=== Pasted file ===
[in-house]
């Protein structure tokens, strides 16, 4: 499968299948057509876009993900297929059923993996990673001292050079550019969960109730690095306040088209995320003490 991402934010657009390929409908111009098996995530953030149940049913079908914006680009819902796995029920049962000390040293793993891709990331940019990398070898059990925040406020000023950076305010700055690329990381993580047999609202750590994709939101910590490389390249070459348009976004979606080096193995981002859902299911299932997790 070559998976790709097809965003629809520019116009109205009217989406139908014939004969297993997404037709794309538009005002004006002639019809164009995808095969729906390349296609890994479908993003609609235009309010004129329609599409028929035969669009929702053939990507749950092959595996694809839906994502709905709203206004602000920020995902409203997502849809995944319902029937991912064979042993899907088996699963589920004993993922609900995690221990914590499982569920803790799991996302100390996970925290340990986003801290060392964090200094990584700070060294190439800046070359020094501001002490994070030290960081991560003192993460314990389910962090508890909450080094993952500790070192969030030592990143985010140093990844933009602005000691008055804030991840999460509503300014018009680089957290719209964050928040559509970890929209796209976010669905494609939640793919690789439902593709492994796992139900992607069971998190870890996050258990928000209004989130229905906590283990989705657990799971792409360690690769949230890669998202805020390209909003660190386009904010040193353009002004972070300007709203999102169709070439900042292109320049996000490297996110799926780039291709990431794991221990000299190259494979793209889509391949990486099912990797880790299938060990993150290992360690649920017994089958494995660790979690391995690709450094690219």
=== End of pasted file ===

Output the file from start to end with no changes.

[in-house]
């Protein structure tokens, strides 16, 4: 499968299948057509876009993900297929059923993996990673001292050079550019969960109730690095306040088209995320003490 991402934010657009390929409908111009098996995530953030149940049913079908914006680009819902796995029920049962000390040293793993891709990331940019990398070898059990925040406020000023950076305010700055690329990381993580047999609202750590994709939101910590490389390249070459348009976004979606080096193995981002859902299911299932997790 070559998976790709097809965003629809520019116009109205009217989406139908014939004969297993997404037709794309538009005002004006002639019809164009995808095969729906390349296609890994479908993003609609235009309010004129329609599409028929035969669009929702053939990507749950092959595996694809839906994502709905709203206004602000920020995902409203997502849809995944319902029937991912064979042993899907088996699963589920004993993922609900995690221990914590499982569920803790799991996302100390996970925290340990986003801290060392964090200094990584700070060294190439800046070359020094501001002490994070030290960081991560003192993460314990389910962090508890909450080094993952500790070192969030030592990143985010140093990844933009602005000691008055804030991840999460509503300014018009680089957290719209964050928040559509970890929209796209976010669905494609939640793919690789439902593709492994796992139900992607069971998190870890996050258990928000209004989130229905906590283990989705657990799971792409360690690769949230890669998202805020390209909003660190386009904010040193353009002004972070300007709203999102169709070439900042292109320049996000490297996110799926780039291709990431794991221990000299190259494979793209889509391949990486099912990797880790299938060990993150290992360690649920017994089958494995660790979690391995690709450094690219």